Slezak started getting the flowers as a prize in a raffle several years ago. Now, it’s an extravagance she allows herself even though she just recently retired from her teaching job in the Ann Arbor schools.
But the bouquets are beautiful, she said. Sometimes they are pink, purple and cream. Sometimes they come in bright yellows and oranges.
She especially likes the yellow sunflowers and the orange lilies, and she likes how the bouquets are arranged. “He puts thought into it,” Slezak said. “He doesn’t just stick things in a jar.”
Sometimes she breaks up the big bouquets up into smaller sprays to spread around the house or give them away. Sometimes a bouquet will become a birthday gift to give a friend.
Slezak knows the flowers are an extravagance, but “as long as I can afford it, I will get it,” she said.
Jones charges $14 per bouquet, a total of $364 if you get a whole seasons’ worth of blooms – though Jones said he’ll consider something shorter.
Jones was always growing flowers. He had a plot with the community gardening group Project Grow, and over time the flowers pushed out the vegetables.
He’s still on the Project Grow board, but finds he doesn’t really have time to tend another garden.
Though his interest in flowers turned into his job, Jones said it’s still fun to grow and arrange the bouquets. He doesn’t even mind the early morning deliveries, though he admits that the least likable part of his business is dealing with traffic when he delivers during the day.
During his delivery season, Jones spends more of his time tending the business than the flowers.
He figures he spends about 15 hours a week out at the land he rents from Dawn Farm on Stony Creek Road. His plot is out behind the parking lot, within sight of the donkeys and llamas, just next to the turkeys waiting for Thanksgiving. If the wind is right, you’ll get the full smelly effect of life on a farm.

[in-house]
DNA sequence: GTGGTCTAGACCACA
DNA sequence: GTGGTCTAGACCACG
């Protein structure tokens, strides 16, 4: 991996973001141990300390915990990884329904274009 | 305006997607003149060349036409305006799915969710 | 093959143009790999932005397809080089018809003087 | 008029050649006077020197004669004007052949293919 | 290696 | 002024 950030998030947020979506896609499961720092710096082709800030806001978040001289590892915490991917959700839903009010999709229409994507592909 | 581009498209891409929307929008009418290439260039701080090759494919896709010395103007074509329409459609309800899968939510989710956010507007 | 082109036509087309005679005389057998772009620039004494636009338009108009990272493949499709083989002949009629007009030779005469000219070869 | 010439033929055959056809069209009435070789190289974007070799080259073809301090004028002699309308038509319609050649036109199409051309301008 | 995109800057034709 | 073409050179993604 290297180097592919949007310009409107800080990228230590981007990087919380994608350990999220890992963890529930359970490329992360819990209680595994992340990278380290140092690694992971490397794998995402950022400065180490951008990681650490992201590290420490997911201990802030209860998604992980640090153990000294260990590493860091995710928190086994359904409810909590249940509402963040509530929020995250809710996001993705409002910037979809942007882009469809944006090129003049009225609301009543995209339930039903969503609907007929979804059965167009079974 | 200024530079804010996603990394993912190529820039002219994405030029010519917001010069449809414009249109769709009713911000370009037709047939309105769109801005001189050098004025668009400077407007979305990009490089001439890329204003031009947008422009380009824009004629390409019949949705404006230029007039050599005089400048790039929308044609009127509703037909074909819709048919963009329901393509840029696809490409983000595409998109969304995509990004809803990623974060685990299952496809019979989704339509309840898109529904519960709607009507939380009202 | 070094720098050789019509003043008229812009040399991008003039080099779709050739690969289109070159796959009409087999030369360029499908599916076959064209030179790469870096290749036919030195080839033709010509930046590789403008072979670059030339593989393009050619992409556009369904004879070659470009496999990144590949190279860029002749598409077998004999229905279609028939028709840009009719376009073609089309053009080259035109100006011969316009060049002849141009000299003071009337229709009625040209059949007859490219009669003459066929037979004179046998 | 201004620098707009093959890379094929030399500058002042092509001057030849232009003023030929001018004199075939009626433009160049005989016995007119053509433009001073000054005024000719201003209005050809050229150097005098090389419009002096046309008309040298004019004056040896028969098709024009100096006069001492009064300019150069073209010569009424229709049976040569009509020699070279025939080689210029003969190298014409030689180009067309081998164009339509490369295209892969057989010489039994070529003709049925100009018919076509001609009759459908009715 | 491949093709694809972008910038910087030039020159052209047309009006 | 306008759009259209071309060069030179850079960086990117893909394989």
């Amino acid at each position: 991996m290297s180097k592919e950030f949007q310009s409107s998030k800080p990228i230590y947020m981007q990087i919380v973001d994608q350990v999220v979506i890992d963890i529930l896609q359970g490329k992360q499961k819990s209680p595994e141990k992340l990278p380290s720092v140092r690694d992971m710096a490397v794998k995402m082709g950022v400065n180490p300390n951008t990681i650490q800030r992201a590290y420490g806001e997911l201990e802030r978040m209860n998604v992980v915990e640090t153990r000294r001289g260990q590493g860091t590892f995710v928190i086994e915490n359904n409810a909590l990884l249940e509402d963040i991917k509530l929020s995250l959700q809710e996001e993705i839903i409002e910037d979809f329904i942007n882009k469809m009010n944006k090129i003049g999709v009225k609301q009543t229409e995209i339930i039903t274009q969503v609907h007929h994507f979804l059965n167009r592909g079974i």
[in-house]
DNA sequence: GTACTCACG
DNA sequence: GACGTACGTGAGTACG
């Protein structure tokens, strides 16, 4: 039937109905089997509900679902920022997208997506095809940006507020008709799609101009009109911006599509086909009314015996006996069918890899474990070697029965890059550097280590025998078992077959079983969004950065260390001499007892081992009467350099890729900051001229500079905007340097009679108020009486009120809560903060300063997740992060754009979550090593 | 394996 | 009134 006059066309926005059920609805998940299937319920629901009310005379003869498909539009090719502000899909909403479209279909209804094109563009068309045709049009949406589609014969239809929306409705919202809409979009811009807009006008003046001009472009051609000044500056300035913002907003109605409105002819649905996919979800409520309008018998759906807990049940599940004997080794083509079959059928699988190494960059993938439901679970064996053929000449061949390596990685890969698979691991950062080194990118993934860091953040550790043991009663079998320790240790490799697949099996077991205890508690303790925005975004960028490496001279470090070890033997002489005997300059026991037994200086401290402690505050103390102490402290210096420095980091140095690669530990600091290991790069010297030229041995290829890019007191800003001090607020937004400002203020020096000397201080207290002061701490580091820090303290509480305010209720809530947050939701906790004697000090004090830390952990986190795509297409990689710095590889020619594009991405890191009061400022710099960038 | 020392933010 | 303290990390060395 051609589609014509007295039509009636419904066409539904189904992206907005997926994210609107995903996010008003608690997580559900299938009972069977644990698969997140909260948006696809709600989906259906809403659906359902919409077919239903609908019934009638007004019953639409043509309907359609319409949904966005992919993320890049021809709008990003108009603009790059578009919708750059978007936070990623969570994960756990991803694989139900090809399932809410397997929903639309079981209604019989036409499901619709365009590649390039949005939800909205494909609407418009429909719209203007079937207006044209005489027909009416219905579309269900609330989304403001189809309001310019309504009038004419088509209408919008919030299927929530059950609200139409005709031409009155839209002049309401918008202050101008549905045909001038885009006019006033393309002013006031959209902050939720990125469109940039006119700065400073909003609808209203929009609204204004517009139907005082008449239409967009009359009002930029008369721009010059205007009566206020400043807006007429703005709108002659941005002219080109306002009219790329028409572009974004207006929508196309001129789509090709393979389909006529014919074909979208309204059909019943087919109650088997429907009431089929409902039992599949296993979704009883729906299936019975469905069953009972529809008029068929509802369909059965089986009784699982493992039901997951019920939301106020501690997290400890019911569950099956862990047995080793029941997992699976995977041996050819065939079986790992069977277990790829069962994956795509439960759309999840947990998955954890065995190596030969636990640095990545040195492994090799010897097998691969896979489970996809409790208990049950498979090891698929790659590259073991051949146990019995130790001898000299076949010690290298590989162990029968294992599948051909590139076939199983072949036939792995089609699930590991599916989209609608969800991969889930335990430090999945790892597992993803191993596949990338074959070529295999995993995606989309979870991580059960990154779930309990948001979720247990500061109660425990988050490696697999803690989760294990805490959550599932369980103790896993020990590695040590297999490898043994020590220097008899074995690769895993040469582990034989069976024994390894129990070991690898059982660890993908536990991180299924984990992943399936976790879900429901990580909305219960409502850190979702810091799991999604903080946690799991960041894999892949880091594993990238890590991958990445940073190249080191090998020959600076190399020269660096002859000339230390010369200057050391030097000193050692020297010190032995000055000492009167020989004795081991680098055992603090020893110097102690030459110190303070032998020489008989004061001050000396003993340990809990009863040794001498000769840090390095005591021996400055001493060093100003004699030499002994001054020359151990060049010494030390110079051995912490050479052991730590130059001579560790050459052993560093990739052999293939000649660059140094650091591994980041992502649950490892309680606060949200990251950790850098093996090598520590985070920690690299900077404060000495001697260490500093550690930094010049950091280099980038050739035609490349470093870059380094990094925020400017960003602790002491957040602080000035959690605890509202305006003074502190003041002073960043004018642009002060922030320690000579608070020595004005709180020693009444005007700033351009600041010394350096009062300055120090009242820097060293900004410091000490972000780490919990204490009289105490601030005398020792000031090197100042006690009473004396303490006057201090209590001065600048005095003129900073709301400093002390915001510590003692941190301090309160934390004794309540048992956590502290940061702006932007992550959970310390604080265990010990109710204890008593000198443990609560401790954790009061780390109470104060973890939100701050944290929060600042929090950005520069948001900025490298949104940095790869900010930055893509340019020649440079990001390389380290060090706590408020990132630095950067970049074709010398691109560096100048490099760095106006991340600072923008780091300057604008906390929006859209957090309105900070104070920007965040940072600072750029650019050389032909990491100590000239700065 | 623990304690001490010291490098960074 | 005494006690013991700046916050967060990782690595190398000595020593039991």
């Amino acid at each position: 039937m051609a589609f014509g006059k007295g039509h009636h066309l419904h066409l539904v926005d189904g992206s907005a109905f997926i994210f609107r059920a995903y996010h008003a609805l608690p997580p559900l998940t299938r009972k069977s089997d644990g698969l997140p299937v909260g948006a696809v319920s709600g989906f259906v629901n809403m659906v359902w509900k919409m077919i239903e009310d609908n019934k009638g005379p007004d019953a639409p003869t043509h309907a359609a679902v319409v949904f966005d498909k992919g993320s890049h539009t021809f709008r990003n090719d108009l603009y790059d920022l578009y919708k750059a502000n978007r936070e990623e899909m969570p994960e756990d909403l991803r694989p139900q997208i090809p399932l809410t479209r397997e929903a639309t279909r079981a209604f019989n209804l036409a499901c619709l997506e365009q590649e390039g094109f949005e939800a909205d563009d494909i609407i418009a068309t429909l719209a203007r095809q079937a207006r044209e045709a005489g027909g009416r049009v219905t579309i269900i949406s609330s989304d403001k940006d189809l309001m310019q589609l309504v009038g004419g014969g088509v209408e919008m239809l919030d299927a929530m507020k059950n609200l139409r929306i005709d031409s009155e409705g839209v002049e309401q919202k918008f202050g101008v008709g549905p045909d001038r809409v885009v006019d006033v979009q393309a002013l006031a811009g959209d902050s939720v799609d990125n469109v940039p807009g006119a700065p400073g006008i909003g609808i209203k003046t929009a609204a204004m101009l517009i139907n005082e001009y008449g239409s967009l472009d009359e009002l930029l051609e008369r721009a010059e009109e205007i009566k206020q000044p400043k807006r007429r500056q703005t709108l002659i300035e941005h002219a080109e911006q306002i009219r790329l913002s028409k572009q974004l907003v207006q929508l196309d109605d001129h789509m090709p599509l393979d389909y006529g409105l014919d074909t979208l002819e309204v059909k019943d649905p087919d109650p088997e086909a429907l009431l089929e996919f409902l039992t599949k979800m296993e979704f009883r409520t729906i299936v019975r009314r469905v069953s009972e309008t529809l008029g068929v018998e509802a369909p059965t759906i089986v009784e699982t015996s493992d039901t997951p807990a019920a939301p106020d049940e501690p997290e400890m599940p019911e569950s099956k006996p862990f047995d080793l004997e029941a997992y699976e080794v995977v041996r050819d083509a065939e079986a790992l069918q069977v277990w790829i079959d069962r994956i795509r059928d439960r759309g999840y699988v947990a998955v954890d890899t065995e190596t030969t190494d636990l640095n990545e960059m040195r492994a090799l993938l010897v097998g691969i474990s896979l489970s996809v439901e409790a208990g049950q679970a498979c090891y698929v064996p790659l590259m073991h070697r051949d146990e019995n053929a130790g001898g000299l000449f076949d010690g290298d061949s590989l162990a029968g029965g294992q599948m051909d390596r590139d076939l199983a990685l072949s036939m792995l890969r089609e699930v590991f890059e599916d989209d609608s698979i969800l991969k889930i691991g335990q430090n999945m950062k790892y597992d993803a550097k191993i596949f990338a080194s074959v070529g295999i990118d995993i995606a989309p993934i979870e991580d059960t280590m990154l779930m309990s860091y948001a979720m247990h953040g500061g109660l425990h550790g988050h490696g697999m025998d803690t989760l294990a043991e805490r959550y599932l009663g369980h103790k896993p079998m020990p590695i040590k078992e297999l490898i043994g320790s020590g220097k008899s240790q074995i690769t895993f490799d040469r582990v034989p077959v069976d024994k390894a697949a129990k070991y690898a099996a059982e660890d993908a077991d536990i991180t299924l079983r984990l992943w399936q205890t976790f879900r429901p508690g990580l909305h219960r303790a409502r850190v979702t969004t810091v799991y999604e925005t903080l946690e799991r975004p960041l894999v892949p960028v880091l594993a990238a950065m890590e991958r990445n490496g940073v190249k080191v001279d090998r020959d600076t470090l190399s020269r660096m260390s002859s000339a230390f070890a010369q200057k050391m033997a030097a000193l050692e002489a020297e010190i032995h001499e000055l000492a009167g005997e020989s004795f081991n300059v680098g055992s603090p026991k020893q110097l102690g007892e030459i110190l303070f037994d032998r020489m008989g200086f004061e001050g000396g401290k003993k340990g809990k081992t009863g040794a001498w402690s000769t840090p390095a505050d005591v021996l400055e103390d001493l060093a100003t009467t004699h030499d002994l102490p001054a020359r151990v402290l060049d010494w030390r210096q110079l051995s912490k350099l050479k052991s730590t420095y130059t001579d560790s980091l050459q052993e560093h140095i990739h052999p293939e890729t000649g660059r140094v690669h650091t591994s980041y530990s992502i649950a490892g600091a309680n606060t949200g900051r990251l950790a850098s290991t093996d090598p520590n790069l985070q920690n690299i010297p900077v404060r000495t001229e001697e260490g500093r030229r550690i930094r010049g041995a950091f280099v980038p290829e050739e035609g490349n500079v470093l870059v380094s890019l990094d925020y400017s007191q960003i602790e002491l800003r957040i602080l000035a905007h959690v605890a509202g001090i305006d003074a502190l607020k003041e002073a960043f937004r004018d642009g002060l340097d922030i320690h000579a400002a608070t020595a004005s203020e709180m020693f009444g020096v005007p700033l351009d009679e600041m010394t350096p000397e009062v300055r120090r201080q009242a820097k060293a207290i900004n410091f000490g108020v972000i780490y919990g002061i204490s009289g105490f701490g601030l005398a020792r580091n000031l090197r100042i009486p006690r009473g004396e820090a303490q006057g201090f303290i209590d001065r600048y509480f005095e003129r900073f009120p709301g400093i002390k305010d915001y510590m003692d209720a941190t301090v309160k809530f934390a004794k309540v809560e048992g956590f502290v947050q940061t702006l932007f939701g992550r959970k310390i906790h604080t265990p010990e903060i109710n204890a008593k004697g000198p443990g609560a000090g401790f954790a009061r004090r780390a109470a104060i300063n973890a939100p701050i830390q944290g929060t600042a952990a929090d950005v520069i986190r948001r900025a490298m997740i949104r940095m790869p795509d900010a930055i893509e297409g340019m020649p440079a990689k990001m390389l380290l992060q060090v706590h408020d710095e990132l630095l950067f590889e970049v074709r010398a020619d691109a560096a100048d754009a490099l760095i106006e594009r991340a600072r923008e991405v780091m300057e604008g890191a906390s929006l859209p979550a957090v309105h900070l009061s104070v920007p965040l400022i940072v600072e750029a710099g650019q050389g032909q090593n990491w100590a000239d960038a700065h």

On the day I stopped by, the gusty wind was easily outmaneuvered, and it was a treat to watch the bees, the butterflies and even the giant orb spider while morning clouds cleared out of a blue, blue sky. A wall of goldenrod barricaded the rows of beds on the far side.
Jones has about 100 beds in the garden, each about 100 square feet with either flowers in bloom, flowers waiting to bloom or flowers finished blooming.
The daffodils, of course, have already disappeared for the year, and the short lilac bushes are nothing but puckered leaves. But there are beds busy with colorful zinnia and dahlias, along with pale pink lisianthus, a light green nicotiana and Frosty Morn sedum.
Jones also grows greenery for his bouquets, including boxwood and red cedar, but not firs, which make every bouquet look like Christmas, he said.
The mix means the color and life of the garden changes as the summer moves on. This can make for a less-than-neat plot, but Jones doesn’t care. It’s the difference between gardening for a business and gardening for yourself.
“I have to remember this is not my yard, and it’s not my garden,” he said. “It’s never going to be perfect.”
For information about Good Scents Gardens, including a gallery of bouquets, is on the firm’s website.
About the writer: Marianne Rzepka, former reporter for the Ann Arbor News and Detroit Free Press, is a Master Gardener who lives in Ann Arbor and thinks it’s fun to turn the compost pile.